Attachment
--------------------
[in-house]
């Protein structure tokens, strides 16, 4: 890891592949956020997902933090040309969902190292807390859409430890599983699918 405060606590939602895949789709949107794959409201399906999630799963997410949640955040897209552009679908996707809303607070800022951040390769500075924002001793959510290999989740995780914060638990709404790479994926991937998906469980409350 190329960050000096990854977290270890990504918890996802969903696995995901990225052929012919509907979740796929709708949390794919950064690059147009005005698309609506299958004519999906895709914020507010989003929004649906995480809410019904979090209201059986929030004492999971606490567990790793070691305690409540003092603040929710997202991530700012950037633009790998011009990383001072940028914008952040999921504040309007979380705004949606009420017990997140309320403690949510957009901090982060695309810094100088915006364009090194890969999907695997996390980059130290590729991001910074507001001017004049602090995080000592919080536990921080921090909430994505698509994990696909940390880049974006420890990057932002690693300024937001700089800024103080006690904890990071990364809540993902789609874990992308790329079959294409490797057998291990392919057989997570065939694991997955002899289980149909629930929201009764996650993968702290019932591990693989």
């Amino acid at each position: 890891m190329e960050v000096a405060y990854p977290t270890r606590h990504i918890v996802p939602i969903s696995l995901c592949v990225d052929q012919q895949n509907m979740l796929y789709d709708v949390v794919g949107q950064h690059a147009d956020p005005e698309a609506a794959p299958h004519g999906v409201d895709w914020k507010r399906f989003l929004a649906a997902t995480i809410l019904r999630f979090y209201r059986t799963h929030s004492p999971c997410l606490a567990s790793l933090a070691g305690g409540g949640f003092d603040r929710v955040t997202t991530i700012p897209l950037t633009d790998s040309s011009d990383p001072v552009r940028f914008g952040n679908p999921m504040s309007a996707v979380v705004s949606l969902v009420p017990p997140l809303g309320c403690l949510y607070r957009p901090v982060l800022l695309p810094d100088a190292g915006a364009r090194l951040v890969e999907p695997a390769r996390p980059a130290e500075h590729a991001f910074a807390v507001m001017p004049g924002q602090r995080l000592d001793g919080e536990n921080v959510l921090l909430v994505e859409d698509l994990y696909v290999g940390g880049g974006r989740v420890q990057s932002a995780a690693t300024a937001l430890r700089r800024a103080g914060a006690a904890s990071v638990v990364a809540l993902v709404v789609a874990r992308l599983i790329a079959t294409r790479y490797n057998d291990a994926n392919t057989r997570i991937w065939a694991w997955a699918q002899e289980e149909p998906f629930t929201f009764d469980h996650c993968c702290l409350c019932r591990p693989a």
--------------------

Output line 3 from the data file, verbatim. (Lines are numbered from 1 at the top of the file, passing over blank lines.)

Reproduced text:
């Amino acid at each position: 890891m190329e960050v000096a405060y990854p977290t270890r606590h990504i918890v996802p939602i969903s696995l995901c592949v990225d052929q012919q895949n509907m979740l796929y789709d709708v949390v794919g949107q950064h690059a147009d956020p005005e698309a609506a794959p299958h004519g999906v409201d895709w914020k507010r399906f989003l929004a649906a997902t995480i809410l019904r999630f979090y209201r059986t799963h929030s004492p999971c997410l606490a567990s790793l933090a070691g305690g409540g949640f003092d603040r929710v955040t997202t991530i700012p897209l950037t633009d790998s040309s011009d990383p001072v552009r940028f914008g952040n679908p999921m504040s309007a996707v979380v705004s949606l969902v009420p017990p997140l809303g309320c403690l949510y607070r957009p901090v982060l800022l695309p810094d100088a190292g915006a364009r090194l951040v890969e999907p695997a390769r996390p980059a130290e500075h590729a991001f910074a807390v507001m001017p004049g924002q602090r995080l000592d001793g919080e536990n921080v959510l921090l909430v994505e859409d698509l994990y696909v290999g940390g880049g974006r989740v420890q990057s932002a995780a690693t300024a937001l430890r700089r800024a103080g914060a006690a904890s990071v638990v990364a809540l993902v709404v789609a874990r992308l599983i790329a079959t294409r790479y490797n057998d291990a994926n392919t057989r997570i991937w065939a694991w997955a699918q002899e289980e149909p998906f629930t929201f009764d469980h996650c993968c702290l409350c019932r591990p693989a």